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The Tooth and the Whole Tooth

I had managed to make it past 40 without ever having a cavity or any dental work done.  That streak has just ended.  Thanks to a tipped over wisdom tooth, a cavity developed and the best course of action was to remove that wonky tooth and fill the cavity.  That was quite an experience.


Out… out damned tooth.

If you’ve never had your face numbed, I can’t say I recommend it unless the alternative is excruciating pain.  When you touch your skin, you feel that sensation with both your fingers and your skin.  When one of those is no longer receiving the signal, it just feels so wrong.  The non-feeling skin almost feels dead.  That was my cheek and chin for the better part of four hours.

But the whole thing went off without a hitch and now I’m on the mend.  Again I am reminded of the semi-charmed life that I lead.

I can’t say that life has never touched me or that it’s all been sunshine and rainbows but thankfully most of the things that have gotten me down are what we jokingly refer to as “first world problems.”  And the illnesses I’ve been subject to have not been all that bad.  I’ve had pneumonia, chicken pox and my gallbladder removed.  I can’t say I was down for more than week because of any of them.  Obviously I haven’t had to deal with cavities in the past and my teeth are quite strong.  I’ve cut myself a few times pretty good but never to the point where I really required stitches.  I think I clot well.

This isn’t to brag.  Sometimes I’m just amazed at it.  I know shit could happen and I’m grateful when it doesn’t.  What I am aware of that gets me through any rough patches is that I’m not really in control of what happens around me (and sometimes to me).  There but for the grace of God go I (or however you phrase it).

I do the bare minimum when it comes to my teeth.  I brush daily (usually only once) and floss a few times a month.  I hadn’t been to the dentist in several years and all in all, probably only been about a dozen times in my entire life.  The gallbladder thing sucked but I’ve been pretty great since it’s removal.  Perhaps the experience gave me a much greater tolerance to pain and discomfort.  I do what I can to be comfortable, but if there is no alternative, I can endure quite a lot.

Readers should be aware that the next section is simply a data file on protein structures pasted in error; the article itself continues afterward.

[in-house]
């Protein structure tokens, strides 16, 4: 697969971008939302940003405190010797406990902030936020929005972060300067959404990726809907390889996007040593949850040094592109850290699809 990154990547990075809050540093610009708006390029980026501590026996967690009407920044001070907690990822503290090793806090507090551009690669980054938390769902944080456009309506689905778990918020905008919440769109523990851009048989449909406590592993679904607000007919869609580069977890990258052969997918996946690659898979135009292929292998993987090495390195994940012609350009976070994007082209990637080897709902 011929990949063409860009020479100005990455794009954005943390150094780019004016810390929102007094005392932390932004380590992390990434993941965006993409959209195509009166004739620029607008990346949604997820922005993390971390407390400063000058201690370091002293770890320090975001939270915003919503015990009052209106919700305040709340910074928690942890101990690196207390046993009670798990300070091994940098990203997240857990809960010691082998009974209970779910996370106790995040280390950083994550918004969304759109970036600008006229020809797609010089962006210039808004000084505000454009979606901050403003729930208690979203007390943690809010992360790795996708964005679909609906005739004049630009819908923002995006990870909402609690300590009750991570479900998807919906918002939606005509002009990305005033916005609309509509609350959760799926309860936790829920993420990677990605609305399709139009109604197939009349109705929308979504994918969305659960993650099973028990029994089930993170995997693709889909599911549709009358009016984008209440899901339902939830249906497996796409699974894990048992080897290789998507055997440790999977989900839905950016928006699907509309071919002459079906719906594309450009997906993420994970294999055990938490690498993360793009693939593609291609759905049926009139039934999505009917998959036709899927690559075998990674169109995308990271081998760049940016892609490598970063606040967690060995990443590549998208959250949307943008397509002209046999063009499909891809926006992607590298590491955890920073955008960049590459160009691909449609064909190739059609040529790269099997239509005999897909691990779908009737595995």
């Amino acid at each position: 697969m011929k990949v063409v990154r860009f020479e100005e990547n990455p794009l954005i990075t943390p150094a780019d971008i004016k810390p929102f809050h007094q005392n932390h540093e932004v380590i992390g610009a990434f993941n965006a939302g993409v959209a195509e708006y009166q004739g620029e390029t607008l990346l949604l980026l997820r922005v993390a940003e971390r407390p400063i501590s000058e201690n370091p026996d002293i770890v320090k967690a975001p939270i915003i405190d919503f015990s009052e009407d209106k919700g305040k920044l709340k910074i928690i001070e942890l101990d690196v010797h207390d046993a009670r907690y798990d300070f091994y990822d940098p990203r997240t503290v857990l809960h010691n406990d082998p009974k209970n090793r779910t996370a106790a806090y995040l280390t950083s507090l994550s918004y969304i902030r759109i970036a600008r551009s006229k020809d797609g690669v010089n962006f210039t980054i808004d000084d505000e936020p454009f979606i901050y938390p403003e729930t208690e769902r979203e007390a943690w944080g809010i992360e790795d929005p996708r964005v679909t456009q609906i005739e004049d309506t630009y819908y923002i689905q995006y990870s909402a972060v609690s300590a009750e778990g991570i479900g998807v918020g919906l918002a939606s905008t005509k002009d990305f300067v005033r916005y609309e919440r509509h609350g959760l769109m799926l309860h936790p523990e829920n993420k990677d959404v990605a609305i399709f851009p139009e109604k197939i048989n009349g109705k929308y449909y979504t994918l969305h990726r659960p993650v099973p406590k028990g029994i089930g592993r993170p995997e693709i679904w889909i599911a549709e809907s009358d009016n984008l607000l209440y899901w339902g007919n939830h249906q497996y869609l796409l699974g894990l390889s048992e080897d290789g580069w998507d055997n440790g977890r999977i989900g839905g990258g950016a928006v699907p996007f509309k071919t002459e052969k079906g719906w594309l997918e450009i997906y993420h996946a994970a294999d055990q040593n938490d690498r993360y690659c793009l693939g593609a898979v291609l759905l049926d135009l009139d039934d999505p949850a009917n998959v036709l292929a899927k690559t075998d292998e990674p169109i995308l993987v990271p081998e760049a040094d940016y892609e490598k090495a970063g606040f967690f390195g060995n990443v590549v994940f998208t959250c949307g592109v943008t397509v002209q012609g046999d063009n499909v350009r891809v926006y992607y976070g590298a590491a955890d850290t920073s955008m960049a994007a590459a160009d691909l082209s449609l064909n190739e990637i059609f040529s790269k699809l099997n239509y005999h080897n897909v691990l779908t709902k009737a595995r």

However, the ease with which I’ve coasted through life has not blinded me to what others must suffer and endure.  I don’t think for one second, “If I can do it, so can they.”  Everyone is different and they have their own set of circumstances.  Each person’s experience is unique and I would never try to diminish that in any way.  I’m a generally lucky person whether I deserve it or not.  If someone feels they are the opposite, who am I to contradict them.

This is something that I’ve seen done many times and it can be quite thoughtless and unfair.  People who share about being discriminated against or abused in some way are often told that they are too sensitive or they are the ones who are taking it wrong.  If someone is describing the difficulties of their day in regards to health or size, people tell them they are wrong and should fix it rather than expect the world to be a little more sympathetic and understanding.  Life is not one-size fits all and your experience is not all experience.

Next time you hear someone complain, perhaps the only thing you need to do is allow that person to be heard.  Sometimes that’s all they need.  And if there is something you can provide, offer it without judgment and let the other person decide if that’s right for them.  Today, life is going your way.  Tomorrow might be a whole different story.



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